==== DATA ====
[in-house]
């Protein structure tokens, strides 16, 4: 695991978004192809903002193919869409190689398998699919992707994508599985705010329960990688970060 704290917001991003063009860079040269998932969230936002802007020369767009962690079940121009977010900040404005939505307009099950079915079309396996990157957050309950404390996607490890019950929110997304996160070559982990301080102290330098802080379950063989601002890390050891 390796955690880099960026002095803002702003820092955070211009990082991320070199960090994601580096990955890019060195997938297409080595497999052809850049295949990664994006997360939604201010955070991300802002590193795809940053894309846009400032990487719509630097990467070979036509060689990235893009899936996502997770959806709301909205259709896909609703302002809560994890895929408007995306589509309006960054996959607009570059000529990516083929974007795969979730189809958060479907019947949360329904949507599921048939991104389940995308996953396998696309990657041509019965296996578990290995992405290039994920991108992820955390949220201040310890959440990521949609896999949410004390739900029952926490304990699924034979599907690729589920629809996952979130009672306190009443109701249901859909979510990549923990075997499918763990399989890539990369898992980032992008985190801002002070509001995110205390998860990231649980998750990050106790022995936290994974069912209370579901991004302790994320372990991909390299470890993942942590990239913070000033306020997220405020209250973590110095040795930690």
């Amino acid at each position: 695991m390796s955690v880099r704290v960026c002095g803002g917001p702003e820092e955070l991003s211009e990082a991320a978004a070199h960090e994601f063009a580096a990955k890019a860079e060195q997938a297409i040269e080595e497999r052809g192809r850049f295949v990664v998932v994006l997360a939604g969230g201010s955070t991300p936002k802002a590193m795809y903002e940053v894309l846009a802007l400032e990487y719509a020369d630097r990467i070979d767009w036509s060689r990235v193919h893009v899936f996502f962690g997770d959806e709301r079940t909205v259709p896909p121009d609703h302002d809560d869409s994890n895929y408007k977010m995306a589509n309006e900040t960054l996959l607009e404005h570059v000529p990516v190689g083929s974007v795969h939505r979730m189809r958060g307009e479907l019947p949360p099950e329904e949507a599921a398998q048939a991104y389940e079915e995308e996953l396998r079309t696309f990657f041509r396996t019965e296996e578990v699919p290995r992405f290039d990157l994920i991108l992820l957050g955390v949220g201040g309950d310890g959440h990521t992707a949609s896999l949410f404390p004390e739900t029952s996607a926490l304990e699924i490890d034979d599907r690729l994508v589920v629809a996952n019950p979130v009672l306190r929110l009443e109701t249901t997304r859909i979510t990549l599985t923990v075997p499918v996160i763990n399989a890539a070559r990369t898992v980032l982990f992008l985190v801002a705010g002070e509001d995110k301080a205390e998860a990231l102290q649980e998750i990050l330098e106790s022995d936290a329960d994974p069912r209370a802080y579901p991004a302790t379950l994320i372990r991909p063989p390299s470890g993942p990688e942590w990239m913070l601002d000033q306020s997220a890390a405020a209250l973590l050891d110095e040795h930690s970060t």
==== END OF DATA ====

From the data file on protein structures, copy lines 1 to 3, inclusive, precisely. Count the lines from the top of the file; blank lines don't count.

[in-house]
């Protein structure tokens, strides 16, 4: 695991978004192809903002193919869409190689398998699919992707994508599985705010329960990688970060 704290917001991003063009860079040269998932969230936002802007020369767009962690079940121009977010900040404005939505307009099950079915079309396996990157957050309950404390996607490890019950929110997304996160070559982990301080102290330098802080379950063989601002890390050891 390796955690880099960026002095803002702003820092955070211009990082991320070199960090994601580096990955890019060195997938297409080595497999052809850049295949990664994006997360939604201010955070991300802002590193795809940053894309846009400032990487719509630097990467070979036509060689990235893009899936996502997770959806709301909205259709896909609703302002809560994890895929408007995306589509309006960054996959607009570059000529990516083929974007795969979730189809958060479907019947949360329904949507599921048939991104389940995308996953396998696309990657041509019965296996578990290995992405290039994920991108992820955390949220201040310890959440990521949609896999949410004390739900029952926490304990699924034979599907690729589920629809996952979130009672306190009443109701249901859909979510990549923990075997499918763990399989890539990369898992980032992008985190801002002070509001995110205390998860990231649980998750990050106790022995936290994974069912209370579901991004302790994320372990991909390299470890993942942590990239913070000033306020997220405020209250973590110095040795930690």
């Amino acid at each position: 695991m390796s955690v880099r704290v960026c002095g803002g917001p702003e820092e955070l991003s211009e990082a991320a978004a070199h960090e994601f063009a580096a990955k890019a860079e060195q997938a297409i040269e080595e497999r052809g192809r850049f295949v990664v998932v994006l997360a939604g969230g201010s955070t991300p936002k802002a590193m795809y903002e940053v894309l846009a802007l400032e990487y719509a020369d630097r990467i070979d767009w036509s060689r990235v193919h893009v899936f996502f962690g997770d959806e709301r079940t909205v259709p896909p121009d609703h302002d809560d869409s994890n895929y408007k977010m995306a589509n309006e900040t960054l996959l607009e404005h570059v000529p990516v190689g083929s974007v795969h939505r979730m189809r958060g307009e479907l019947p949360p099950e329904e949507a599921a398998q048939a991104y389940e079915e995308e996953l396998r079309t696309f990657f041509r396996t019965e296996e578990v699919p290995r992405f290039d990157l994920i991108l992820l957050g955390v949220g201040g309950d310890g959440h990521t992707a949609s896999l949410f404390p004390e739900t029952s996607a926490l304990e699924i490890d034979d599907r690729l994508v589920v629809a996952n019950p979130v009672l306190r929110l009443e109701t249901t997304r859909i979510t990549l599985t923990v075997p499918v996160i763990n399989a890539a070559r990369t898992v980032l982990f992008l985190v801002a705010g002070e509001d995110k301080a205390e998860a990231l102290q649980e998750i990050l330098e106790s022995d936290a329960d994974p069912r209370a802080y579901p991004a302790t379950l994320i372990r991909p063989p390299s470890g993942p990688e942590w990239m913070l601002d000033q306020s997220a890390a405020a209250l973590l050891d110095e040795h930690s970060t």